Construction of schools could cost county more

February 01, 2004|by LAURA ERNDE

Washington County would bear more of the financial burden of school construction under a recommendation being eyed by a state task force.

For more than a year, the Task Force to Study Public School Facilities has been scrutinizing the formula used to determine the state versus local share of school construction costs.

Under one option gaining steam on the task force, Washington County would have to pay 41 percent of the costs, or 6 percent more than it does now.


If the new split were in effect for the renovation of Salem Avenue Elementary School, it would add $500,000 to the county's share of an $11.9 million project, Washington County Public Schools Facilities Manager Dennis McGee said.

Washington County Commissioners President Gregory I. Snook asked local lawmakers Wednesday to try to prevent any losses to the county.

A final recommendation from the task force could come as soon as Monday. Legislation will be drafted this session to change the formulas, said Rachel Hise, a staff member for the House Appropriations Committee.

"It's going like a train," Snook said.

Late in the week, local lawmakers said they still were trying to gather information and talk to people on the task force.

Since 1995, the state has paid for 65 percent of school construction costs and Washington County's share has been 35 percent.

The state share only applies to construction, not land purchase, design and other site preparation costs, McGee said.

In other jurisdictions, the state share ranges from 50 percent to 90 percent, with wealthier counties paying more.

Under the option that seems to have the most support on the task force right now, Washington County is one of five counties that would lose state money. Twelve jurisdictions would get more state money. The remaining six would stay the same.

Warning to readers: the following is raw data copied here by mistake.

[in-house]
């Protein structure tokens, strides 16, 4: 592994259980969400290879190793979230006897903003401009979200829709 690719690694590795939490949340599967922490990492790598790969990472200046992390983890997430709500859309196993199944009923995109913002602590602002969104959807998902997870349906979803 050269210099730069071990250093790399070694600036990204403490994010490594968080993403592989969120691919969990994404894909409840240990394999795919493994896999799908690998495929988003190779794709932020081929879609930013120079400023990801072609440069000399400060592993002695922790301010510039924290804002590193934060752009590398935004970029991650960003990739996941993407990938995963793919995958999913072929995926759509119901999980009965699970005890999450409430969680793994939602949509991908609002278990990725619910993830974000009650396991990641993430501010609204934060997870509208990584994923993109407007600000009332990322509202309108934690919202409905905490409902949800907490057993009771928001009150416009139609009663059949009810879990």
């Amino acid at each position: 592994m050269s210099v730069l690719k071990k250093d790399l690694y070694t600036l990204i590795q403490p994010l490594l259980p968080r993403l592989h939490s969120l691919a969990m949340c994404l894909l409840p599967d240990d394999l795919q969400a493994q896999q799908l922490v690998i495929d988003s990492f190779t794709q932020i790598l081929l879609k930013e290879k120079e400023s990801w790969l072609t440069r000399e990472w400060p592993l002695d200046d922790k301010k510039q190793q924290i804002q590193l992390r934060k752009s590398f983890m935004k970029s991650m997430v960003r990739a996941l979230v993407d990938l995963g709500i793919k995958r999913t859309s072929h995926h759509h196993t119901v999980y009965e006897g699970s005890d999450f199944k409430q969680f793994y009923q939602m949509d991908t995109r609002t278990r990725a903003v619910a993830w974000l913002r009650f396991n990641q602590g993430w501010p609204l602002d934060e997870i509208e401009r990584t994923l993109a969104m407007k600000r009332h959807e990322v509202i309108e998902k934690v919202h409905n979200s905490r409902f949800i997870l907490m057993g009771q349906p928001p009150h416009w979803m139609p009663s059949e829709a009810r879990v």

Another option being pushed by the Maryland Association of Counties would keep Washington County's formula the same and boost the state's share in seven economically distressed school districts.

If the task force decides not to change the formula, Washington County still could lose.

When the latest numbers on wealth and student population are entered into the current formula, the county's share will increase from 35 percent to 40 percent.

Del. George Edwards, R-Garrett/Allegany, said Friday he was not sure what the task force will decide.

"Everybody's got different opinions. I don't know what will transpire," he said.

Edwards is the only Western Maryland representative on the task force, which is scheduled to meet Monday morning in Annapolis.

The state's share of school construction could drop at a time when the state already can't afford to spend enough on schools to keep up with a backlog.

To bring every school in the state up to minimum standards would cost $3.9 billion, according to the task force's draft report.

To take care of the most critical needs, the state would have to provide $186 million per year over the next decade, according to the report.

In his proposed 2005 budget, Gov. Robert Ehrlich has earmarked $101.6 million, which is the lowest amount in recent years.

Ehrlich's predecessor, Parris Glendening, had been spending $250 million per year on school construction when the state's coffers were overflowing.

The county at that time failed to take advantage of the state windfall by not putting forward enough matching money, said Del. Christopher B. Shank, R-Washington.

Over the past few years, the commissioners have increased the amount being spent on school construction in an effort to address an $80 million backlog.

Fees that recently were added to the cost of new construction will allow commissioners to set aside even more, he said.

It may be the state that can't afford the matching money now, Shank said.

"It's just going to be a while before our fiscal house is in order in the state," Shank said.

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